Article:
Central bank digital currencies (CBDCs) are rapidly being developed worldwide, and this should be cause for concern. Imagine a world where every transaction you make is instantly known by the government. There would be no privacy, not even for personal or embarrassing purchases. Furthermore, your money would not truly be your own under such a system. Your access to the digital currency could be suspended or revoked with just a click of a mouse, leaving you unable to participate in society. Granting any government such power is unthinkable.
The Federal Reserve Bank of San Francisco, for instance, recently posted a job listing for a “Senior Crypto Architect” to work on the development of a digital dollar. U.S. Representative Warren Davidson strongly opposes this, equating a CBDC issued by the Federal Reserve to the “financial equivalent of the Death Star.” He warns that a CBDC would turn money into a tool of coercion and control, and unfortunately, he is not wrong. Having a digital dollar as the dominant currency in the United States would give those in power an unprecedented level of control.
Sadly, CBDCs are not limited to the United States. The UK has begun consultations on implementing a Central Bank Digital Currency that could lead to a cashless society where the government can trace all transactions. In the European Union, discussions are underway to create a digital version of the euro. Brazil is already testing a CBDC that has hidden features allowing the government to freeze funds and adjust balances at will. In Russia, the “digital ruble” has been signed into law by President Vladimir Putin, marking a significant milestone.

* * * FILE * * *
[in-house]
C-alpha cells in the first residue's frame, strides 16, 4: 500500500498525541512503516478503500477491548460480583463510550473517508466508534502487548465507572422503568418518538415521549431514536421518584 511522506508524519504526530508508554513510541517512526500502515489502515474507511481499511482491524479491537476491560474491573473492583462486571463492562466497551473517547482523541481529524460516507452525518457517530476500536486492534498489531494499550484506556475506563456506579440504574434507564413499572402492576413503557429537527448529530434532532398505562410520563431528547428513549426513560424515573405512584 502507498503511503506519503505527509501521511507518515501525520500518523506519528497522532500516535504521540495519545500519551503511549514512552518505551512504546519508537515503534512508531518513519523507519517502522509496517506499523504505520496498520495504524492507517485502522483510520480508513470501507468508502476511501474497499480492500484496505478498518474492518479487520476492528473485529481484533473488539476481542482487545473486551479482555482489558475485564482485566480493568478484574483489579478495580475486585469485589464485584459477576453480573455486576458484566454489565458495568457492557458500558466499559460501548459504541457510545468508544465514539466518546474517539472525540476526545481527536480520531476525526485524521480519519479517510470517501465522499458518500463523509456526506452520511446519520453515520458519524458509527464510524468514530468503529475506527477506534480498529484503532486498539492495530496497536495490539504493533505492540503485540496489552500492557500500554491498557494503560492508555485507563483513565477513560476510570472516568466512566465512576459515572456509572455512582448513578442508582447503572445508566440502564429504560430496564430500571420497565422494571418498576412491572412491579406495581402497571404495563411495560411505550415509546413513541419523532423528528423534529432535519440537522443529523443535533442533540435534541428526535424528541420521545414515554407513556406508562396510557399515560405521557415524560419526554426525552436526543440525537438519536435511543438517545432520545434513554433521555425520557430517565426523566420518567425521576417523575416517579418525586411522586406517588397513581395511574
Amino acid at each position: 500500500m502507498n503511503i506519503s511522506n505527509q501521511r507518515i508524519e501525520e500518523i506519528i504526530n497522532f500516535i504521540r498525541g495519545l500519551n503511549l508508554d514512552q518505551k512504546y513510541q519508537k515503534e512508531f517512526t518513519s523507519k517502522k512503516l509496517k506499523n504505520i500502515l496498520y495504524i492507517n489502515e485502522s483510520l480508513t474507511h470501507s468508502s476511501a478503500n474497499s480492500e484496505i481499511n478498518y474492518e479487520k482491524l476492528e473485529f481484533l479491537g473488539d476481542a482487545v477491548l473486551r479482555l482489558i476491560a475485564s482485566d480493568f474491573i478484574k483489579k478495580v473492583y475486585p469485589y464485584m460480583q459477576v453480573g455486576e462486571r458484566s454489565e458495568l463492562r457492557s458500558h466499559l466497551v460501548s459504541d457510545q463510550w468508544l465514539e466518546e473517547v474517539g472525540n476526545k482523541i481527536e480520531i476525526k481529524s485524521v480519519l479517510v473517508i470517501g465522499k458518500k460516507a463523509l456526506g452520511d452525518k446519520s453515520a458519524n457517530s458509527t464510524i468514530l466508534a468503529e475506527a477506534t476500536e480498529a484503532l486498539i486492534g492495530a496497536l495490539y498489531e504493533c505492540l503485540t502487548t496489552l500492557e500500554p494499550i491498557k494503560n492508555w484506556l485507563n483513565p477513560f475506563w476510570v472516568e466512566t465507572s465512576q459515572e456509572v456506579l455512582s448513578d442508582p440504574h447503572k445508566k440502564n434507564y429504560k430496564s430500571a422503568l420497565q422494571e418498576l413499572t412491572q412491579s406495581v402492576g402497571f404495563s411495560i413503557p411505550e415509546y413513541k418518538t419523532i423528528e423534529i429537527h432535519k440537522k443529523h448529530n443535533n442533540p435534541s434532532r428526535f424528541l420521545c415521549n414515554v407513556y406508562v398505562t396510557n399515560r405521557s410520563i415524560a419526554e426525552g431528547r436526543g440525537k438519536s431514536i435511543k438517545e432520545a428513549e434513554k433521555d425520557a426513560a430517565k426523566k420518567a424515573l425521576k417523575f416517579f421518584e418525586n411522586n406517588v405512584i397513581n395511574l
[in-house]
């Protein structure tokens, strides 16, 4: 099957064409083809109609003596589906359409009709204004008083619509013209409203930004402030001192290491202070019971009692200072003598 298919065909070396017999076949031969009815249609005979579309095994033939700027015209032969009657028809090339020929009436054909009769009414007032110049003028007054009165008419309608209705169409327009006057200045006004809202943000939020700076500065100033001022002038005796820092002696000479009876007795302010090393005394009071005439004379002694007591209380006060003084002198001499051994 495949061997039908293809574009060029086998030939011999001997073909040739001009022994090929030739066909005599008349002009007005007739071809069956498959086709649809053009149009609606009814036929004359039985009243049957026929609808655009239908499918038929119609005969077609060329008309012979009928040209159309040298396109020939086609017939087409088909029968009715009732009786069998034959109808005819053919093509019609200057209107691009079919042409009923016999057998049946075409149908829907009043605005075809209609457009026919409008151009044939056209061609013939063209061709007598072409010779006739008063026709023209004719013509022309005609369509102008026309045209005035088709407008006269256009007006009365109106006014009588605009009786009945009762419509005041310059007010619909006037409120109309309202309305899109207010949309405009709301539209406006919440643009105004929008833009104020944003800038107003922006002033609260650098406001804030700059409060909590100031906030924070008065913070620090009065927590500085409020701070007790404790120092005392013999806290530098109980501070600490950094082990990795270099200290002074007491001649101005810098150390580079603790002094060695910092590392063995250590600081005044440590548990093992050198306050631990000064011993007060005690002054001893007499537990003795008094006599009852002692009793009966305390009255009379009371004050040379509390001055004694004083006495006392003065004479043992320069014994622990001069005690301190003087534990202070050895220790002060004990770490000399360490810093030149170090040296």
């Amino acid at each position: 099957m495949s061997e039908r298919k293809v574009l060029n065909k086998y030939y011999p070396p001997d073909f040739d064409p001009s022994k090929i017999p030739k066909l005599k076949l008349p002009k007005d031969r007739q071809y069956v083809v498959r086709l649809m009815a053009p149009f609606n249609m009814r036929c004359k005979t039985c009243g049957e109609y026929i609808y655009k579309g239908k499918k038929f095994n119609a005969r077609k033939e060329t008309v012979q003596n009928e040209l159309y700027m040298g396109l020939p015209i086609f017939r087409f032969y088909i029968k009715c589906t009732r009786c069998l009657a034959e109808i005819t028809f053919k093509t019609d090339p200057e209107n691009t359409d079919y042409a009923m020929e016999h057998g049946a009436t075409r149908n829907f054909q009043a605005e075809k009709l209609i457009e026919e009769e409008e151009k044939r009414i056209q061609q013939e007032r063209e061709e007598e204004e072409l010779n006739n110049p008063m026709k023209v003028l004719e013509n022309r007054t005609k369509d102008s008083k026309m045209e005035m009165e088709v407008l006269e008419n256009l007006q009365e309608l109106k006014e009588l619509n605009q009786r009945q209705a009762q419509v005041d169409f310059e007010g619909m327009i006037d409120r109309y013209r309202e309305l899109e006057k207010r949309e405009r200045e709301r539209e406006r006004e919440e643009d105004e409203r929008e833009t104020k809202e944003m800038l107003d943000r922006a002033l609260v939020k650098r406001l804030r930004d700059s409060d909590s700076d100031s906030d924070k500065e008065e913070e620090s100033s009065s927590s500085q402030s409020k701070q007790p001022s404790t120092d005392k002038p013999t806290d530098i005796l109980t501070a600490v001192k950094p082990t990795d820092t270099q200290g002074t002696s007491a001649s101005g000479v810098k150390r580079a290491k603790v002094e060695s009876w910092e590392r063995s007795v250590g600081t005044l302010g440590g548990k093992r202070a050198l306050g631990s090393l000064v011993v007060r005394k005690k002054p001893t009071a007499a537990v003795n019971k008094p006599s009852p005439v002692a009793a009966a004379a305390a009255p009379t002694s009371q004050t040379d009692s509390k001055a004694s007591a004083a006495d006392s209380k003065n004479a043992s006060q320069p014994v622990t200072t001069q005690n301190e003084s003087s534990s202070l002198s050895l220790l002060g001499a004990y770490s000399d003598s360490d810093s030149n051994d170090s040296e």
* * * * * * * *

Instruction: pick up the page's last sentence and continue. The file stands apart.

Alarmingly, there is a lack of widespread coverage on these developments. Yet, reports indicate that approximately 130 countries are interested in developing their own CBDCs. As more countries introduce digital currencies, concerns arise about the safety of digital wallets. After all, someone could easily steal a digital wallet and spend all the currency saved up. In fact, some experts are even warning that in the future, digital wallets could be implanted under the skin as microchips, allowing complete government control over citizens’ finances.
These are unprecedented times, and the world is rapidly changing. The implementation of CBDCs is a development that demands our attention and resistance. The clock is ticking, and if we want to object to the rollout of CBDCs, we must act now. It is crucial to raise awareness among the general population and ensure that people understand the potential consequences of a cashless society controlled by central banks. The future may be uncertain, but our determination to protect financial freedom must remain strong.